Staying body positive all the time is hard, frankly, it’s impossible. We are so used to seeing and hearing messages of body hate, that we have become accustomed to the feelings of low self-esteem that so many of us are dealing with. Even the most positive of body positive activists have days when they look in the mirror and shudder – but that’s not our fault, sometimes it’s a challenge to stay positive about our bodies. Continue reading
When we talk about bodies, the conversations we have rarely revolve around the things that we like about them, more so, the things we’d like to change about them. Many of us strive to include body positive or self-confidence boosting language in much of what we do, but every now and again, we may unintentionally use body shaming language in our discussions that may influence those surrounding us, as well as our own mindsets. Here are 5 Ways You Might Be Using Body Shaming Language (& How to Be More Mindful of It).
The burlesque and drag worlds are rife with diversity, vibrancy and ‘alternative’ ways of living – some of which, sadly, don’t get the representation that they deserve in mainstream society.
The world is an unforgiving place and rarely extends the arm of acceptance out to those who appear ‘different’ in the eyes of a society so blindsided by presumed ‘normality’. Here, I interview Tyler T Love, transmasculine powerhouse about living his burlesque and drag life to the fullest, how he overcomes body image issues and how he is basically a total badass…
At nearly 26 years old, I thought that I’d left bullies in my childhood, but as it turns out – I was wrong.
You’re the creep in our inbox; you’re the stranger in the street; you’re the clique in the workplace; you’re the loved one who ‘means well’; you’re the keyboard-warrior; you’re the anxiety in our lives – you’re the bully who never grew up. In some ways you’re more toxic than the childhood bullies we encountered in our youth – only now, you should know better. That’s what shocks me the most about your behaviour, on some level you know that what you’re doing is wrong, yet for some reason you can’t seem to stop yourself.
I hate to admit it, but as much as we strive for a better body image, we still exist in a space where worth is measured by the size of our waist-lines and how bright our highlight is. Whilst some have opened up discussions about their own body image and seek self-acceptance, there are others who have fallen victim to the negative self-image that society foists upon us. But all is not lost! If you’re looking to rid yourself from the constraints of toxic diet culture and appearance-based expectations, then a better body image awaits – here are 5 things that you can do every day to improve your body image.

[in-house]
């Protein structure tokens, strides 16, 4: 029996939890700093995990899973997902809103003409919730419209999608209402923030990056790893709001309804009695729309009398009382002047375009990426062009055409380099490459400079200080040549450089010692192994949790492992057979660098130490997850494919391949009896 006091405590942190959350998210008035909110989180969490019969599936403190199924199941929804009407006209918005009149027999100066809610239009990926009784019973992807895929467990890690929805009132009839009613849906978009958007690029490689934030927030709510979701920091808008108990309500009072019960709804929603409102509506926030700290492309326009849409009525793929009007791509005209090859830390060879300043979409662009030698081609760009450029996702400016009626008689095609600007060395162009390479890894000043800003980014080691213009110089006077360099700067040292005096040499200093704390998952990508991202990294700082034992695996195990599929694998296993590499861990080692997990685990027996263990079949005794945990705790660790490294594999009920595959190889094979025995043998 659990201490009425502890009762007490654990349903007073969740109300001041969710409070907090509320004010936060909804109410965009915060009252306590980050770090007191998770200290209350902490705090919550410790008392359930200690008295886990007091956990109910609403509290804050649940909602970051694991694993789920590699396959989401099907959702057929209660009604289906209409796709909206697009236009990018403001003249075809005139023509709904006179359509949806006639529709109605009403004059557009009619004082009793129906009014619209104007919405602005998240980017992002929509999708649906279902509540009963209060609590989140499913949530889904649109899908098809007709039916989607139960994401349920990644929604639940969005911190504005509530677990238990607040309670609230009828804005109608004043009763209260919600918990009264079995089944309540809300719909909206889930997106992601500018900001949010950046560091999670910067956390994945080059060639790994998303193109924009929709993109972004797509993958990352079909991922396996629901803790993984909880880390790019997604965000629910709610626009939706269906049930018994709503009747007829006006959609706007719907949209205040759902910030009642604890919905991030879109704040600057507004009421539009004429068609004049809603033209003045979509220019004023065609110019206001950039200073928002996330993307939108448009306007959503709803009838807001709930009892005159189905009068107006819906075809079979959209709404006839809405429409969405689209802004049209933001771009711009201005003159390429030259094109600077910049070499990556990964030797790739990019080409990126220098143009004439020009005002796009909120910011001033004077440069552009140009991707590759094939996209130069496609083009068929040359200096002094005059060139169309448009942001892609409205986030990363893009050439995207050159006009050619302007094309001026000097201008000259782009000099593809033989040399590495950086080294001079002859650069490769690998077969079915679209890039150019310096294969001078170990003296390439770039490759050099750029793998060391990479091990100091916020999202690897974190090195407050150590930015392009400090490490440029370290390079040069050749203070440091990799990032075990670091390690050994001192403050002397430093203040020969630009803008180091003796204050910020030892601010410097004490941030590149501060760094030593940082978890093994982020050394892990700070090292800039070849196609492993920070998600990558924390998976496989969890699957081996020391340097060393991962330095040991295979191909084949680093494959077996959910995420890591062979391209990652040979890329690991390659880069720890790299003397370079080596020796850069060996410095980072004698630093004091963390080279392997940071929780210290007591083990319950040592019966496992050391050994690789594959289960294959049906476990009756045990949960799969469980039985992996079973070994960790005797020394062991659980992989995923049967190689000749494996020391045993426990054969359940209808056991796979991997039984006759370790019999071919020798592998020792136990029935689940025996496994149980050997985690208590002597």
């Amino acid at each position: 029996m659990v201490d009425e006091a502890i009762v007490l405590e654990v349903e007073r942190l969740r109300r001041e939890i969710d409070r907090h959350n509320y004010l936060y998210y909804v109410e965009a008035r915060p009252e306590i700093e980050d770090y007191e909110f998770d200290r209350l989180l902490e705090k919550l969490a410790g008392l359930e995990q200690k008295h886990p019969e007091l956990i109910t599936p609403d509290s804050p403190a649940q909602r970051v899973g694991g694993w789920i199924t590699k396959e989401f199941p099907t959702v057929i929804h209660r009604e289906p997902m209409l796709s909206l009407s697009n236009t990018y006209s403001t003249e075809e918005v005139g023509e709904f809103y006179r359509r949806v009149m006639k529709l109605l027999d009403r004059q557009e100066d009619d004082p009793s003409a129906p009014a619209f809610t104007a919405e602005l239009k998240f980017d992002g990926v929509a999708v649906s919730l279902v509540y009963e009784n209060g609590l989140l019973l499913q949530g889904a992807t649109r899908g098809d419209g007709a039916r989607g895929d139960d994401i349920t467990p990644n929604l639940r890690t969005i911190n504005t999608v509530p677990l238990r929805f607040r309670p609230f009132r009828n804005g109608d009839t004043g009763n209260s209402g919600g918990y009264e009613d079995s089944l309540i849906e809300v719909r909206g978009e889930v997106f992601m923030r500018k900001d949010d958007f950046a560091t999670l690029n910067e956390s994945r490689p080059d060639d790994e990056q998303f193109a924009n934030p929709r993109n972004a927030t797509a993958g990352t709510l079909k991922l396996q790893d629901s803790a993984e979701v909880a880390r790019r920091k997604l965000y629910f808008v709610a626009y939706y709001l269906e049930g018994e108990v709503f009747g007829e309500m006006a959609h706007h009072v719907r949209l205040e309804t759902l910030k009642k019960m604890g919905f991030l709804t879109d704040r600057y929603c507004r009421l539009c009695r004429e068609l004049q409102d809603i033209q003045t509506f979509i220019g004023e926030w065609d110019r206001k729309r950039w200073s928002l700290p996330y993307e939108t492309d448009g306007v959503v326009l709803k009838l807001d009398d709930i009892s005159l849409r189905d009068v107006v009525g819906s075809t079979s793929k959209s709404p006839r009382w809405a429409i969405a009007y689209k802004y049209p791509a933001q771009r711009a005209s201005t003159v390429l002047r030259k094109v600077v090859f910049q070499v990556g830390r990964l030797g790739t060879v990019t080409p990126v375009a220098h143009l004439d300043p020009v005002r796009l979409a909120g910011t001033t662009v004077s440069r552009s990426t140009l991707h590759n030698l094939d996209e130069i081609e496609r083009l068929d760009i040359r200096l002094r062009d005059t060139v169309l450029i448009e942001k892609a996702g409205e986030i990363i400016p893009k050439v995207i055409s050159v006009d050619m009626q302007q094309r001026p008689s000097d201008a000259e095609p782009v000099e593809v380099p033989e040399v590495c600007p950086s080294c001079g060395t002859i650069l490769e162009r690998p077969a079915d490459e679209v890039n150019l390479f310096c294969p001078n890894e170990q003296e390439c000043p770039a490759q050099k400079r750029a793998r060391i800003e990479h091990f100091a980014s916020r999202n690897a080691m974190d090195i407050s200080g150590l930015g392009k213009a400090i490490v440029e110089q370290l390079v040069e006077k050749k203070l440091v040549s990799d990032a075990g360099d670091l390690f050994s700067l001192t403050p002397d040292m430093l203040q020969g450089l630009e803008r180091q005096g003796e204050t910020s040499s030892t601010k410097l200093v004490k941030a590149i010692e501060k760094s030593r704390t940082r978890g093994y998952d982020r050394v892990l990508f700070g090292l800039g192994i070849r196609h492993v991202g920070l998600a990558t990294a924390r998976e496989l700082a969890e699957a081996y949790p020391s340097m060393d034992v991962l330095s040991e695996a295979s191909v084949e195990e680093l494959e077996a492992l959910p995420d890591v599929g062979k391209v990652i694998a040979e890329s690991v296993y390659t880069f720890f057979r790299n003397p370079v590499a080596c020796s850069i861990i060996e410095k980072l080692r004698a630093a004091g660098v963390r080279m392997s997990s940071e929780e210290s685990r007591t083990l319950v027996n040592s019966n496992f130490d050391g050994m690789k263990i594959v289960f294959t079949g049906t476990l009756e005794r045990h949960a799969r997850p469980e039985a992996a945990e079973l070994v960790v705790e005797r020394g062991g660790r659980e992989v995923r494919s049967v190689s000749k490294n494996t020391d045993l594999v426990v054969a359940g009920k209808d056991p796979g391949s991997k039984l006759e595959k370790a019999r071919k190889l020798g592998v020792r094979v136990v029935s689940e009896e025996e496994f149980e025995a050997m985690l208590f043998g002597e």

If like me, you are immersed in body positive culture, you would have noticed the community has blossomed in recent years. As something that started out as a fat activism movement, the community has now garnered an abundance of followers, supporters and activists of all body shapes and sizes. Hallelujah! But, within the BoPo world, there have been a few circumstances whereby body positivity and everything that it stands for has been used as a buzzword to throw around by many who are seeking notoriety within the community.
While many body positive activists, myself included, exclaim as loudly as our caps lock lets us that, BODY POSITIVITY IS FOR ALL BODIES and that WE CAN WEAR WHAT WE WANT and that WE ARE WORTHY OF LOVING THE SKIN WE’RE IN – our words are still falling on ignorant ears. The fact is, while body positivity has made the mainstream a (slightly) more diverse and bearable place, the body positive crowd seems to have thinned out somewhat in recent months.
Whether you’re single or not, it’s impossible to ignore the imminent arrival of Valentine’s Day. Slowly but surely the shelves become full of all manner of heart-shaped goodies, fluffy teddy bears and rose petals. Whilst we feel the pressure to couple up on this rose-tinted day, there’s something that deserves more attention than your significant other – you. Continue reading
“Eat up, fatty!” – the fries thudded against my side and splattered me in a slimy film of ketchup. Blinking back tears, I assured my friends that I was in fact okay and that my coat was getting old anyway.
In fact, this act of hate – and it was an act of hate – was something that would stay with me for a long time. For what had provoked this car full of gaggling men to throw their uneaten fries at me from a moving car, jeering as they went? Why did they feel the need to tarnish my memories? To them, I was rubbish and I was as disposable as their leftovers, all because of the size of my body.